Sophomore Joseph Locklear is UNC’s first American Indian Udall Scholar
Locklear became UNC’s first American Indian Udall Scholar on Friday.
The Udall Foundation, which funds the national scholarship, is named after Morris and Stewart Udall. The three scholarship categories cater to specific student interests, including the environment and tribal policy.
“Our UNC committee selected and nominated Joseph, in particular, for the Udall Scholarship in native health care,” said Mary Floyd-Wilson, director of the Office of Distinguished Scholarships.
Some of the scholarships are awarded specifically to American Indian sophomores and juniors for their commitment to working toward a career that will enable them to impact native health care or tribal policy.
“I have always had an interest in working in health/medicine,” Locklear said in an email. “I aspire to work in healthcare because I grew up in a family where health issues were prominent.”
He said growing up, he felt powerless while he watched his grandparents endure diabetes.
“The thought of being able to ameliorate the health of my own family and future generations has inspired me,” he said.
Locklear hopes to pursue a medical career in order to help address the problems within the American Indian community.
Locklear also works to build relations between the American Indian communities at UNC.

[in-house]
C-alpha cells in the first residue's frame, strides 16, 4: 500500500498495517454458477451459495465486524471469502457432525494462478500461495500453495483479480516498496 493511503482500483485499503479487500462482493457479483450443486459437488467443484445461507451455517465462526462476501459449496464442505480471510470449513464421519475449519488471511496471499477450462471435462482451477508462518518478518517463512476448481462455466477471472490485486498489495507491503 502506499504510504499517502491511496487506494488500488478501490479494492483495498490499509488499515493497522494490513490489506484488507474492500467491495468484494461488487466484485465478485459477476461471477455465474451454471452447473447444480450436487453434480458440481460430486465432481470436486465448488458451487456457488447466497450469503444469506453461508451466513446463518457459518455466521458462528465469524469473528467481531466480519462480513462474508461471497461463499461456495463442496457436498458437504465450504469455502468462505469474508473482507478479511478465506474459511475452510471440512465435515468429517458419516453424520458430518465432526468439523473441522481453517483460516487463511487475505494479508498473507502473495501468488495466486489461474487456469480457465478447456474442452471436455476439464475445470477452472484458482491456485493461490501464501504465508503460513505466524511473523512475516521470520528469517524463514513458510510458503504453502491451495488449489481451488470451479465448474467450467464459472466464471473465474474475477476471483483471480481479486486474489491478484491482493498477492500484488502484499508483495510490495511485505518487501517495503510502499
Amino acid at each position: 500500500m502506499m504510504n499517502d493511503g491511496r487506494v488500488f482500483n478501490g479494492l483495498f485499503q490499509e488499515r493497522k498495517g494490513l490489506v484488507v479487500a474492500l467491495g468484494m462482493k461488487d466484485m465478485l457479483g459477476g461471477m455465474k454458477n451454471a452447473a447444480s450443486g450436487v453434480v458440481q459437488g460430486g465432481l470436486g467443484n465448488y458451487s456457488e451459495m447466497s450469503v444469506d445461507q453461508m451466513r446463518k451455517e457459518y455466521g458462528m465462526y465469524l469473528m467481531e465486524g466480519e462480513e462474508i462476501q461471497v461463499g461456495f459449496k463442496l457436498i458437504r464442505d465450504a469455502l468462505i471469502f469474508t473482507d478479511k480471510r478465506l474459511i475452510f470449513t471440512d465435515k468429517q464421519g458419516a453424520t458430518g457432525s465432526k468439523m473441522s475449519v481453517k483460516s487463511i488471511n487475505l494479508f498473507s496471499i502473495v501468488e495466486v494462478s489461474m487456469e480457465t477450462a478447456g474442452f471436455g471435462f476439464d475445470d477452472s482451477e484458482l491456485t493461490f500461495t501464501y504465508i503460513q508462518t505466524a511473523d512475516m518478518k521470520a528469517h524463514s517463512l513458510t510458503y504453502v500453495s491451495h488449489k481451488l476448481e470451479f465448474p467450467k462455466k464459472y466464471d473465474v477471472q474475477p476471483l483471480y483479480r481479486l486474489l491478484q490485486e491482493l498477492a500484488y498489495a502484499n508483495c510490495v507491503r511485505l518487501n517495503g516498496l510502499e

“It is his hope to positively impact American Indian awareness and education while a student and beyond,” said Marcus Collins, the assistant dean for the Center for Student Success and Academic Counseling and an Indian American. “Joseph combined his personal passions for American Indian issues and advocacy with his desire for campus involvement.”
Locklear, a Lumbee tribe member, became involved with the Carolina Indian Circle and UNC’s chapter of Phi Sigma Nu Fraternity, the country’s first American Indian fraternity.
Collins said those organizations align with the issues that Locklear values and allow Locklear and other Indian American students to live out their values in a culturally relevant way.
“By contributing to the community here, they are also giving back to their home communities,” Collins said. “This is an important component of our identity as Native people.”
Locklear said through his involvement in those organizations, he has received support and formed a rapport and long-term relationships with American Indian faculty members.
“Through CIC and some of the classes I’ve taken here, I’ve come to realize that being Native is less about visibility and more about mentality,” Locklear said.
“I specifically tell Native students, though, to be prepared to join a community where you’re needed ... a community that needs your involvement in order to increase the essence of the Native American life, not only here at UNC, but potentially on a nationwide scale.”
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